Two months ago, I entered the Walled City.
I emphasize the last sentence because while I technically did enter Intramuros, the Walled City of Manila, just last December, I was in a car and never alighted. Plus, it was nighttime. So despite being inside the Walled City, it didn’t feel like I was there at all.
Last June, I walked from one end to the other. I even opted to walk atop the ramparts. And I was with best friend Jake.
Why were we there?
Besides having a good look at the old office and other spots where I caused chaos, I wanted to see the curious little Book Stop Project kiosk, which was in front of the Manila Cathedral. I first heard of it during Instituto Cervantes de Manila’s Dia de Libro at the Ayala Triangle Gardens last summer. I understood the concept to be this: to browse the books there, one must also bring a book and leave it there then take a different book home. It took this visit to correct the misinformation.
Not only does one not need a book to enter, one could browse and read all the books. To take one book from the kiosk, a person has to leave another book there. Basically, a book swap.
During the ten minutes we were there, I noticed that the silver stand of shelves was unmanned. Posters reminded people of the rules but no lone crew or professional guard to watch over the goings-on. There was an old man who, after finishing flipping through a novel, reminded a couple of the local kids who raided the collection not to bring any of the books home.
Although I loved the concept of the book swap, there wasn’t any book there that I wanted to read. I thought maybe I could just leave some of my books there without taking any books. But because there wasn’t anyone that I could ask about it, my question remains unanswered.
From the Book Stop Project kiosk, Jake and I walked to the nearby Jollibee. Predictably, my best friend protested to the idea of eating fast food but there were new items I wanted to try so that ended our argument.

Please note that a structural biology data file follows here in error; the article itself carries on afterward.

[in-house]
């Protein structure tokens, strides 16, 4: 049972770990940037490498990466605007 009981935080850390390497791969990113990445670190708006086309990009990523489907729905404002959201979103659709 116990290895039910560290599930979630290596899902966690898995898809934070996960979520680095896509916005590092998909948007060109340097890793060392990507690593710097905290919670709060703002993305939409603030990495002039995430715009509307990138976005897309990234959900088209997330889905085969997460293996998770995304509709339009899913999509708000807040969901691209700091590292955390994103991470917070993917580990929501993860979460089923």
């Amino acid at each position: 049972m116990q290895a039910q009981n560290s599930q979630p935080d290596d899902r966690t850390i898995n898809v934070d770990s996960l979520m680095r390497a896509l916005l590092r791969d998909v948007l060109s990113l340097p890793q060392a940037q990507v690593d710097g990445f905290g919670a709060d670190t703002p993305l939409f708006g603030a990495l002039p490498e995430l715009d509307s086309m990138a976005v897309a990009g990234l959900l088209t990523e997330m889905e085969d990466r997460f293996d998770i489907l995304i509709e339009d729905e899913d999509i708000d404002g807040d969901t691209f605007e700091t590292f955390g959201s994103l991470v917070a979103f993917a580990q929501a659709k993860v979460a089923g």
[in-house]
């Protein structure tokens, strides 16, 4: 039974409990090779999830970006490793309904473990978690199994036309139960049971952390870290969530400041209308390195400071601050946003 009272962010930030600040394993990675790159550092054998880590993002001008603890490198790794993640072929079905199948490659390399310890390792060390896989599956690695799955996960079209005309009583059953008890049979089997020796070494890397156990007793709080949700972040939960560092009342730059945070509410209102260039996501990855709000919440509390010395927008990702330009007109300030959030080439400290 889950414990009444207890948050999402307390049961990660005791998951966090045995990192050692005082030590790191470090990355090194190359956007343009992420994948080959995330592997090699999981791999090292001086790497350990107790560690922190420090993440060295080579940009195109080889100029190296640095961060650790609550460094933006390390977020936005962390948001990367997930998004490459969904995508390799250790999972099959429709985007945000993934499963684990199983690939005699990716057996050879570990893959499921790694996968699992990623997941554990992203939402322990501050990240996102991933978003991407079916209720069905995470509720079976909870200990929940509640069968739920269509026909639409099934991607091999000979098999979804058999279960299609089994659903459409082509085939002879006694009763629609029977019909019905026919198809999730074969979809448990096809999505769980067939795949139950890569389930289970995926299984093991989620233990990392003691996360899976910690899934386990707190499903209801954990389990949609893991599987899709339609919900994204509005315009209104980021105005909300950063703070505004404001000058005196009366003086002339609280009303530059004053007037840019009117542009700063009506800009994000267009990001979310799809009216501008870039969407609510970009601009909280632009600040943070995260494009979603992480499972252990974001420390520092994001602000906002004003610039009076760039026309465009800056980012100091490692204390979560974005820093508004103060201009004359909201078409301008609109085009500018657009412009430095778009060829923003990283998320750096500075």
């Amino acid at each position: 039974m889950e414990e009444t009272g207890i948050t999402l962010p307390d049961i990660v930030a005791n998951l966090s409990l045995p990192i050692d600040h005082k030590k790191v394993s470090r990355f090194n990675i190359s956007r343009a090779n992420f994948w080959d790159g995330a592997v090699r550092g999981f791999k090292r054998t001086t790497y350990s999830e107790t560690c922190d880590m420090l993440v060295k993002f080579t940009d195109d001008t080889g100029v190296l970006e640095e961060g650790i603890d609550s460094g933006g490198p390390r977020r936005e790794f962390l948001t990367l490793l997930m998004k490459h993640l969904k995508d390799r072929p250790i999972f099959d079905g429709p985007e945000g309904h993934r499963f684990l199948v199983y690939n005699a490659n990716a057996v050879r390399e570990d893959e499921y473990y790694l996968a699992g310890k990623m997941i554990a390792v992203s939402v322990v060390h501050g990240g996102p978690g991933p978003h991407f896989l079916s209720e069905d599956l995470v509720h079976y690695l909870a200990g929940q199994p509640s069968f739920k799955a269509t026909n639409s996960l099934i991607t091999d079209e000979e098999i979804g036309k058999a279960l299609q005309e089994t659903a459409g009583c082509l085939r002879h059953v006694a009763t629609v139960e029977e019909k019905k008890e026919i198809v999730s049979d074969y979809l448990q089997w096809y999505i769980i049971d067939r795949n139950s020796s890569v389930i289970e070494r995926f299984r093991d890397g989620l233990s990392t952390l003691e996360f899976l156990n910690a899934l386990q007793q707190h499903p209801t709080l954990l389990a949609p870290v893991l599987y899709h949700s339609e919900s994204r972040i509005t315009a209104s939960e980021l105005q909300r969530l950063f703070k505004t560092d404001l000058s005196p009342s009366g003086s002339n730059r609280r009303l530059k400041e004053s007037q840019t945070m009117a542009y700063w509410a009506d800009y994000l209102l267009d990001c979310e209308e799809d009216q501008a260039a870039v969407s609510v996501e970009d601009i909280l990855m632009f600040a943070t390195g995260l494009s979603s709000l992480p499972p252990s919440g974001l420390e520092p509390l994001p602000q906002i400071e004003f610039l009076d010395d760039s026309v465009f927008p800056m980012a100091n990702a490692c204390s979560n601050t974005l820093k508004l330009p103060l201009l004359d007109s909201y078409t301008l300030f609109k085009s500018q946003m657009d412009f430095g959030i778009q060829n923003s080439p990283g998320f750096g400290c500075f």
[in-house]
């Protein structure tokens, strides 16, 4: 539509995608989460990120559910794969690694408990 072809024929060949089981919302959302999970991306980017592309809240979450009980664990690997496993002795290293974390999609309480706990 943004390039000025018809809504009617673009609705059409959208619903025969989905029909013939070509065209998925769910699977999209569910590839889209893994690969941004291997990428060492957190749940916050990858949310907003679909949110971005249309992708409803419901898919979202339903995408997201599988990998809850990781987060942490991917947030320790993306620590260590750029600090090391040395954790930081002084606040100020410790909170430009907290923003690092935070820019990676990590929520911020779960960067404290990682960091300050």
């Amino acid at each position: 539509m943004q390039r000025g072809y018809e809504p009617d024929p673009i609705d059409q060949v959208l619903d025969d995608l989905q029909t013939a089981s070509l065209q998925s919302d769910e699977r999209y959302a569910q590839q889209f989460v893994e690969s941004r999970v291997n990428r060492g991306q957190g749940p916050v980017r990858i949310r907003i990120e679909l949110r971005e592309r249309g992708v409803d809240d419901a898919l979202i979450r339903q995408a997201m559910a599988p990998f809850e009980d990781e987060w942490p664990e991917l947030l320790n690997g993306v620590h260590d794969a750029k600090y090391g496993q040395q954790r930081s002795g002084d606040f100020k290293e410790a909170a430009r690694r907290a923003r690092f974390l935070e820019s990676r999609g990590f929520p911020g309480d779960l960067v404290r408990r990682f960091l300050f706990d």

I ordered the Adobo Flakes Yum Burger and the Halo-Halo Sundae. Adobo – despite the name – is an original Filipino cuisine, which has been around even before the Spaniards colonized the country and is considered as the unofficial national dish; halo-halo is a favorite Filipino dessert consisting of various ingredients like sweet beans, plantains, rice crispies, and others. Before I took a bite of the burger, I remembered my online friend Zero telling me that, when he had the same burger, it tasted salty. I wondered if I’d have the same experience. I unwrapped the burger and opened it to get a view of the flakes, patty, and sauce. I spread the flakes closer to the edge of the bun so I’d have more taste to every bite. I had my first mouthful. The adobo flakes and the sauce was a sweet meaty medley, which worked for me. The sundae—despite having no ube (purple yam) sauce because they were fresh out—was still great.
Jake told me that a couple of nights before, he and some of his other friends were talking about what would be the weirdest thing to pair adobo with; one of them said that it would have to be vanilla ice cream. Seeing as I had the basic ingredients for that combo, I took some of the flakes and spoonful of the ice cream sans any of the toppings then mixed both in that little cup meant for sauces. I used a fry to pick up the concoction without biting into the potato slice. The flavors crashed and exploded in my mouth. I liked it! Then again, my tastes have been known to be weird.
One more experiment I tried: I took the cheese from the Yum Cheeseburger I ordered (yes, I had two burgers) then slapped it on the Adobo Flakes Yum Burger, turning it into an Adobo Flakes Yum Cheeseburger. Cheesy, meaty, melted goodness! Jollibee, I hope you try this one out.
The Book Stop Project kiosk was only there from May to July while Jollibee’s Adobo Flakes Yum Burger and the Halo-Halo Sundae are both on a limited run.